I agree that Chrome browser has a generally pleasant interface (to the point that other browsers feel cluttered, to me). However, look at everything else Google touches. It's always cluttered, clunky, and misleading. G+, youtube, youtube mobile clients, youtube clients on consoles and roku and other devices. Google Docs. Even Gmail to a degree. Google has two things that are pleasing as interfaces: Chrome and Google.com's main page. Everything else feels like an engineer tossed it together in a day after working on the backend for two years.
Granted, this is but one man's opinion. Maybe everyone else loves these interfaces...?
I'm fine with subscriptions. I would rather pay $5/mo to RDIO for access to their massive library than buy music. What could that $60/yr get me? Four CDs? No thanks.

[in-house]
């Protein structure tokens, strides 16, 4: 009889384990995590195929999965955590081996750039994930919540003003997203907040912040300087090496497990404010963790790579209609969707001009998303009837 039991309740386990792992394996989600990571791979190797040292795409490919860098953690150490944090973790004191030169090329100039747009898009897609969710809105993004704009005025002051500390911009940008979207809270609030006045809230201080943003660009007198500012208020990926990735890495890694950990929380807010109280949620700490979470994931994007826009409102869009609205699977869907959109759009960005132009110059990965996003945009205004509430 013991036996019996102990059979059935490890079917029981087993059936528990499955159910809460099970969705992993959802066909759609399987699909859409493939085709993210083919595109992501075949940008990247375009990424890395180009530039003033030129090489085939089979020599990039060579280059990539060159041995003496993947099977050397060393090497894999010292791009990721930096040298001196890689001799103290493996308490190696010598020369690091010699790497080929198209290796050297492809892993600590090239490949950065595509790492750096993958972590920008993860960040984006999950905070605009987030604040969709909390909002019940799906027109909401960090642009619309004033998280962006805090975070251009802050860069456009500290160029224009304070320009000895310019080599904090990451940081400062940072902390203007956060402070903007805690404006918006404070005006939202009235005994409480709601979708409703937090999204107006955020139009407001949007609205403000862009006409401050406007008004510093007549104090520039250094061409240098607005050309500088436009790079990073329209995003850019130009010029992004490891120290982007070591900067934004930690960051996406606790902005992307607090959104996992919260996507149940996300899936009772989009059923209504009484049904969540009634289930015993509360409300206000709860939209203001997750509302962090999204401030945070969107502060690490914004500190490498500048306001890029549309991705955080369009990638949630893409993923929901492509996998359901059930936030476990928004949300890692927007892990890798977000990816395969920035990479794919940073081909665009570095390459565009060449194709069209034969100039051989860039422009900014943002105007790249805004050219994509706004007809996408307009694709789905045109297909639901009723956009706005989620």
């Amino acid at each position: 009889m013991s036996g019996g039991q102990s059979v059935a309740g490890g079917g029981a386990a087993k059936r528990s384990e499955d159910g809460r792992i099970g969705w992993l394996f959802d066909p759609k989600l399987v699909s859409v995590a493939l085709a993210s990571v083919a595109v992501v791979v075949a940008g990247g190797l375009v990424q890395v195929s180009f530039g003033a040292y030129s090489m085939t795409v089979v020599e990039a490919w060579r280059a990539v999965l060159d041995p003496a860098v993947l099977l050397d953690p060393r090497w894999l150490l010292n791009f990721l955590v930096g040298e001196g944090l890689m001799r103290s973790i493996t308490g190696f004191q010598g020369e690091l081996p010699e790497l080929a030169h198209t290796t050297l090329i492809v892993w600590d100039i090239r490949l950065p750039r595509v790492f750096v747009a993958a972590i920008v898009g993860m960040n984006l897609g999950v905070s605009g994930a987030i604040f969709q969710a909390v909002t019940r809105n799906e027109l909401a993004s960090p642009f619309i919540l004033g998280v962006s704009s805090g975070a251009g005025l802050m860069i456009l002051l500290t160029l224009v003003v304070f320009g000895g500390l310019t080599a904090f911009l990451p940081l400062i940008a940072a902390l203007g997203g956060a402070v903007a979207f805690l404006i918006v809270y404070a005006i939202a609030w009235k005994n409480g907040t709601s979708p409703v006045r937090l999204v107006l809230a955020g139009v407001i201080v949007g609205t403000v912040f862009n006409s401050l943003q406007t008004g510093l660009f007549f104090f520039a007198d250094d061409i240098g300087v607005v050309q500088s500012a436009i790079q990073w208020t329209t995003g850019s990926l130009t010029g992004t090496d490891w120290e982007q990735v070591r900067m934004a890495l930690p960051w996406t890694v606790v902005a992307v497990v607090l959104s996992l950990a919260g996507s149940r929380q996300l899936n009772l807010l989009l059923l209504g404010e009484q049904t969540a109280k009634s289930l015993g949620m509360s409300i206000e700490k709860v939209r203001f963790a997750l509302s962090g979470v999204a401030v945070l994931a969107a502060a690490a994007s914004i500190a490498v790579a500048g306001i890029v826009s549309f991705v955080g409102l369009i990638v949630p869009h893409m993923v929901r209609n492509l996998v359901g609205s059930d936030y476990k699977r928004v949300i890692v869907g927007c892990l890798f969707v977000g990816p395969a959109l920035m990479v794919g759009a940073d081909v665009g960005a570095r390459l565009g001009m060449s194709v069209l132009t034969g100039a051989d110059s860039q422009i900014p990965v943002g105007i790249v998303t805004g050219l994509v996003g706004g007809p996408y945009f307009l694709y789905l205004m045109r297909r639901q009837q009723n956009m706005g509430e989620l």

On the other hand, they're all missing a lot of content, too. It's frustrating to really want one chunk of music and simply not be able to get it. And, of course, no subscription service gives you Led Zep or Beatles and AC/DC and so on, it seems.
I just don't know that I'd give Youtube $10/mo. Double the price.. for what is probably a weaker selection (and one that is probably geared more toward Gaga, Bieber, PewDiePie fans).
Plus, Youtube means Youtube/Google interface. Fuck that. RDIO isn't great, but at least it wasn't designed by Google's interface guys. *shudder*
Have you ever written C code which uses a switch statement based on what type a struct/union is and calling the relevant code for it?